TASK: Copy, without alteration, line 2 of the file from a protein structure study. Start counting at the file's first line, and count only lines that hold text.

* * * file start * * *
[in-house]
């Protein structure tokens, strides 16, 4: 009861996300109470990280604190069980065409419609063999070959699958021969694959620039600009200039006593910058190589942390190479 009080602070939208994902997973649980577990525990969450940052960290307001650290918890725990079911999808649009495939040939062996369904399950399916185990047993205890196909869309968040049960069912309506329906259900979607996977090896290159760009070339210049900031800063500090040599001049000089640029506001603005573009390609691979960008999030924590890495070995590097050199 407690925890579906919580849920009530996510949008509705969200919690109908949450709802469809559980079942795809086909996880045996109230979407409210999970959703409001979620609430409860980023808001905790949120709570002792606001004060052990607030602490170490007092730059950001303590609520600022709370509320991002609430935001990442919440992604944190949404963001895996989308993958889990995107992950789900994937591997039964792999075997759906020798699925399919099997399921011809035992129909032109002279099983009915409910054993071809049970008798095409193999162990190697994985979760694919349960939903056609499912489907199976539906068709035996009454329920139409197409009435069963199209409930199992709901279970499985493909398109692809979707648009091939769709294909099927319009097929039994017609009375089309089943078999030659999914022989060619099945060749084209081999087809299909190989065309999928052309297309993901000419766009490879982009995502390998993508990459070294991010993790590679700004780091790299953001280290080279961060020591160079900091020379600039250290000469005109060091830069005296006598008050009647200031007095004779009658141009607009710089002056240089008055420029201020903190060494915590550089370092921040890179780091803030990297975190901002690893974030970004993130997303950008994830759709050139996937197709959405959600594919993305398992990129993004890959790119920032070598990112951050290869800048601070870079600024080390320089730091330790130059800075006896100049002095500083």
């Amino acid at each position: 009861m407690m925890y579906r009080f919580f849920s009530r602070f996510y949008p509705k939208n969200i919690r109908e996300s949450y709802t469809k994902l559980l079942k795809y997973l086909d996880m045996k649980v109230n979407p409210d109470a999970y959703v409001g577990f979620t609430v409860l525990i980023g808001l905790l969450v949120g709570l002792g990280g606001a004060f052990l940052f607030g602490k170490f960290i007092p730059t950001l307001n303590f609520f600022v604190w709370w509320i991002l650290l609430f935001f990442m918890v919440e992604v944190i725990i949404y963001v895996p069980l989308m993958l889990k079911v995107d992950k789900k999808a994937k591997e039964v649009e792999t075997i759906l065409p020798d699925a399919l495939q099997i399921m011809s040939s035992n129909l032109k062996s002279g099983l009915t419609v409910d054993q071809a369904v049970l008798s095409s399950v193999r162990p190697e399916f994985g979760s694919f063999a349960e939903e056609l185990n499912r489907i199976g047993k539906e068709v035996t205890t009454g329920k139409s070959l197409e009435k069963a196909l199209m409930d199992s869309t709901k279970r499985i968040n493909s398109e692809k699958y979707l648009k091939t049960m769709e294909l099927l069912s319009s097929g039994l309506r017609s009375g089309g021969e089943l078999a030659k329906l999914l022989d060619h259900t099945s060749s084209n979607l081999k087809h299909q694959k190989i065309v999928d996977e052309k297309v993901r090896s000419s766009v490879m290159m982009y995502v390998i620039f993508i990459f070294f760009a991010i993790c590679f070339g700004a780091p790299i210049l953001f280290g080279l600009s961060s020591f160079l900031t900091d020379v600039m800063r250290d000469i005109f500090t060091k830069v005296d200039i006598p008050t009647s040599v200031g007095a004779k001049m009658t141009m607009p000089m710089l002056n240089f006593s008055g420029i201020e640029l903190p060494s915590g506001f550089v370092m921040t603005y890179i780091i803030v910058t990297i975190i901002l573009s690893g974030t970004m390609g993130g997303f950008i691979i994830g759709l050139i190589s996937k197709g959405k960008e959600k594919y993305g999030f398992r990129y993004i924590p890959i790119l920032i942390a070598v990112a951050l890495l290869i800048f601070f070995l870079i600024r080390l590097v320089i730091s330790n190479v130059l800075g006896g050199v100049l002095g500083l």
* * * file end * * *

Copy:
């Protein structure tokens, strides 16, 4: 009861996300109470990280604190069980065409419609063999070959699958021969694959620039600009200039006593910058190589942390190479 009080602070939208994902997973649980577990525990969450940052960290307001650290918890725990079911999808649009495939040939062996369904399950399916185990047993205890196909869309968040049960069912309506329906259900979607996977090896290159760009070339210049900031800063500090040599001049000089640029506001603005573009390609691979960008999030924590890495070995590097050199 407690925890579906919580849920009530996510949008509705969200919690109908949450709802469809559980079942795809086909996880045996109230979407409210999970959703409001979620609430409860980023808001905790949120709570002792606001004060052990607030602490170490007092730059950001303590609520600022709370509320991002609430935001990442919440992604944190949404963001895996989308993958889990995107992950789900994937591997039964792999075997759906020798699925399919099997399921011809035992129909032109002279099983009915409910054993071809049970008798095409193999162990190697994985979760694919349960939903056609499912489907199976539906068709035996009454329920139409197409009435069963199209409930199992709901279970499985493909398109692809979707648009091939769709294909099927319009097929039994017609009375089309089943078999030659999914022989060619099945060749084209081999087809299909190989065309999928052309297309993901000419766009490879982009995502390998993508990459070294991010993790590679700004780091790299953001280290080279961060020591160079900091020379600039250290000469005109060091830069005296006598008050009647200031007095004779009658141009607009710089002056240089008055420029201020903190060494915590550089370092921040890179780091803030990297975190901002690893974030970004993130997303950008994830759709050139996937197709959405959600594919993305398992990129993004890959790119920032070598990112951050290869800048601070870079600024080390320089730091330790130059800075006896100049002095500083």